You've had it happen to you before. You are checking out at the grocery store counter and the clerk looks at your store savings card or credit card and says, "Thank you for shopping with us Mr. Hennessy." Well, probably not the same last name but businesses have taken more notice of customer service. As competitive as things get in the world, you can only do so many things to bring a customer back. One of those is to offer them the cheapest price on the planet which will leave you to make barely enough to pay your employees. The second way is to give the aura of personalized service where everyone feels like Norm walking into the Cheers bar.
This doesn't always work though. My unnamable position at the big green building requires us to go overboard. We are required to say their name twice in conversation with them by penalty of supervised training courses. This can also make you feel a little more uncomfortable when someone keeps saying your name yet you don't know theirs and have never met them before. Sure, we are also supposed to sell them on every product in the building and show certain obvious features. What makes the situation silly and a customer service nightmare is when you are given the wrong name to address the person. Either it is a misspelling from an earlier transaction, someone else made their arrangements under a different name at the big green building or they aren't supposed to be there. But, if you spent a week somewhere and were called the wrong name at least 6 to 8 times a day, you would feel the incompetence level of the business is extremely high after correcting each person. Furthermore, you'd be pretty frustrated and want as little contact as possible.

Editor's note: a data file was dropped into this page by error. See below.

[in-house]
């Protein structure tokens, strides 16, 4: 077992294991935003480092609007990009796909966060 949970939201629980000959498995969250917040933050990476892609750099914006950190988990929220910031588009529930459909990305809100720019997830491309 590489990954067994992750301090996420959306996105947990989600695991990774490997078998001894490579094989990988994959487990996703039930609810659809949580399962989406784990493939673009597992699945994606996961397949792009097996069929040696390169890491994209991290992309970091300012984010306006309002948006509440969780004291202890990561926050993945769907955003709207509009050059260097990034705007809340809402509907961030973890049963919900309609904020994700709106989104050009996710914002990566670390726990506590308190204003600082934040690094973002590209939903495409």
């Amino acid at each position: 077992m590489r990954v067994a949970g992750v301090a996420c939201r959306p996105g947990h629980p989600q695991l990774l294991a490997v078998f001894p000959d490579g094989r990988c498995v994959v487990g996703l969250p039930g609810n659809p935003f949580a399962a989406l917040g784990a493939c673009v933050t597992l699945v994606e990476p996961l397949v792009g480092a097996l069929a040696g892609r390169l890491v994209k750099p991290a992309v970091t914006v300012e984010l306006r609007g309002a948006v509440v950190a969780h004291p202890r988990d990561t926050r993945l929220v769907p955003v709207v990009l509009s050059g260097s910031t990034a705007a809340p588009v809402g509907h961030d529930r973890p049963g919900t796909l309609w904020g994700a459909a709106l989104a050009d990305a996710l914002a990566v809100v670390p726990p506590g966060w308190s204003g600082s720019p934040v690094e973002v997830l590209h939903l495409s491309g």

Our parents work so hard to give us good names (then again, some don't) to enter our lives with. Many times we'll be asked our names as a form of introduction. Yet, a line should be drawn when they become thrown about haphazardly, misspoken or trivialized by people who are there to serve your needs.